The Dick Cepek Fun Country
The Dick Cepek brand and the Fun Country tread: the names are icons. Mr. Cepek essentially started the aftermarket industry focused on enthusiast four-wheel-drives in the 1960s. Off-highway tires for the exploding Southern California and Baja desert scene were his initial product, before expanding to include shocks, tire-repair kits, jacks, and the other accessories that backcountry travelers needed and wanted.
At the time, the big rubber companies were content making very narrow and short tires for the OEMs, and were ignoring the burgeoning specialty market. Dick Cepek’s first offering was a farm-implement tread with a DOT rating, the Hi-Way Flotation, made for Cepek by Armstrong.
In 1978 Dick Cepek introduced the first Fun Country, a bias-ply design, which was huge by the standards of the day, 36” tall, 15” wide, made for 15” and 16.5” wheels. The first radial was introduced a couple of years later, and called the F-C.
Since 2003, Cooper Tires has owned Mickey Thompson and Dick Cepek, but these brands are independently operated, and the relationship predates the acquisition by several years. Also in 2003, Dick Cepek introduced the F-C II, which advanced the cult following of both their brand and their unusual hybrid tread design.
Moderate noise, any-terrain traction, and winter grip have been consistent attributes throughout the generations of the Fun Country. My built and heavy 2011 Tundra project ran a set of 33” F-C II during most of my stewardship and thereafter with the new owner. They were removed after covering 47,065 miles, with 5.5/32” of the original 18/32” remaining, for an incredible 3,765 miles per 1/32” of tread depth.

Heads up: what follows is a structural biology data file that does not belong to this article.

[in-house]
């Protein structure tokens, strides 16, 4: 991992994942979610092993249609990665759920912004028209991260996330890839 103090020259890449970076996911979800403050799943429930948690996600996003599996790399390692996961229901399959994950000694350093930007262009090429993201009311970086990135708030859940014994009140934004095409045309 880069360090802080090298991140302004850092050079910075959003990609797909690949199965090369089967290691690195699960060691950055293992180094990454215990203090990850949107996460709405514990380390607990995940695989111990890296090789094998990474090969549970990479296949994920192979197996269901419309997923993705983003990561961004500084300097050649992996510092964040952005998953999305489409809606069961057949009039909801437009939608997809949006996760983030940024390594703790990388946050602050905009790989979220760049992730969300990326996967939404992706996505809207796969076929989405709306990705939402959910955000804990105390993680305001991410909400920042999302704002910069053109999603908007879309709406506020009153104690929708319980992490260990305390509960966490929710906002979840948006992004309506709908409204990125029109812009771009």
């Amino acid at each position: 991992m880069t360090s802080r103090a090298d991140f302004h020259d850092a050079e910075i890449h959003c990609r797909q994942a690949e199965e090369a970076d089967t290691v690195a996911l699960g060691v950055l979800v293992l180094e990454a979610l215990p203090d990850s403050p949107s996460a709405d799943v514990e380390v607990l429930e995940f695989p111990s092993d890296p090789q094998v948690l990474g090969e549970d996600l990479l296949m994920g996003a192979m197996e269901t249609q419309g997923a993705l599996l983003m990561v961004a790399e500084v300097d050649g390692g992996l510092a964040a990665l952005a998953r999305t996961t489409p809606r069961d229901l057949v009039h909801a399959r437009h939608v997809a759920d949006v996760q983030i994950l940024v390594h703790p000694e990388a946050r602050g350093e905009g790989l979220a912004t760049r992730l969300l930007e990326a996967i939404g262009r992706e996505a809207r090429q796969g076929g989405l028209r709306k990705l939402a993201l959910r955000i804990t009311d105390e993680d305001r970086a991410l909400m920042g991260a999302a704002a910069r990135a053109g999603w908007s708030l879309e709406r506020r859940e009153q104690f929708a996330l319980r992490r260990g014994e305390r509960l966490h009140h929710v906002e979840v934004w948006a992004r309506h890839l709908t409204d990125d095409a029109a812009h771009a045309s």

The current Fun Country was introduced at the 2012 SEMA Show, where it won a Global Media Award. The tread and construction had been updated and improved, though the heritage was clearly visible, including the unusual shaped sipes (like little seagulls), which I’m convinced are part of the secret traction recipe. It was the first aftermarket tire I put on my 2014 Ram Carryall, which was covered in TDR87 (pages 91-92). They performed well but were removed to make room for larger rubber. After a couple years I circled back to the Dick Cepek Fun Country, choosing the much larger 305/70R18 size, 12.5” wide, and a bit over 35” tall.
More Void, Special Sipes, Premium Construction, Specs
Even a cursory glance at the Fun Country will communicate the traction potential. Not a full mudder, and proportionally less noisy (but not quiet), they offer substantially more void to handle sloppy conditions compared to typical all-terrain designs. The first Fun Country was probably the original hybrid design offered to the enthusiast market (decades before hybrid was in vogue), and the newest Fun Country leans toward the aggressive side of the category.
The Fun Country has copious siping for such a high-void tire, just like the previous versions. Every block has at least one of the unusually-shaped seagull sipes, and the bigger blocks have three. Like the tread blocks themselves, the sipes are placed at various angles, which provides biting edges in nearly every direction when compared to simpler designs.
The compound is more cut and chip resistant than the previous F-C II, all sizes feature three-ply sidewall construction and 18.5/32” of depth. The shoulder Sidebiters™ mimic the tread design; they are a whopping 6/32” deep and also have micro siping! Of course, the Fun Country is M+S rated.
The 305/70R18 size is a bit wide for an 8-inch-wide wheel; 8.5” is the recommended minimum. I had zero problems with the 305s on factory aluminum 8” wheels, but some shops might balk at mounting this combination. With a load index of 126, and a 65-psi maximum, each tire is capable of supporting 3,750-pounds, with a speed rating of 99 miles-per-hour. My scale said they weigh 71-pounds each.
LT305/70R18 First Spin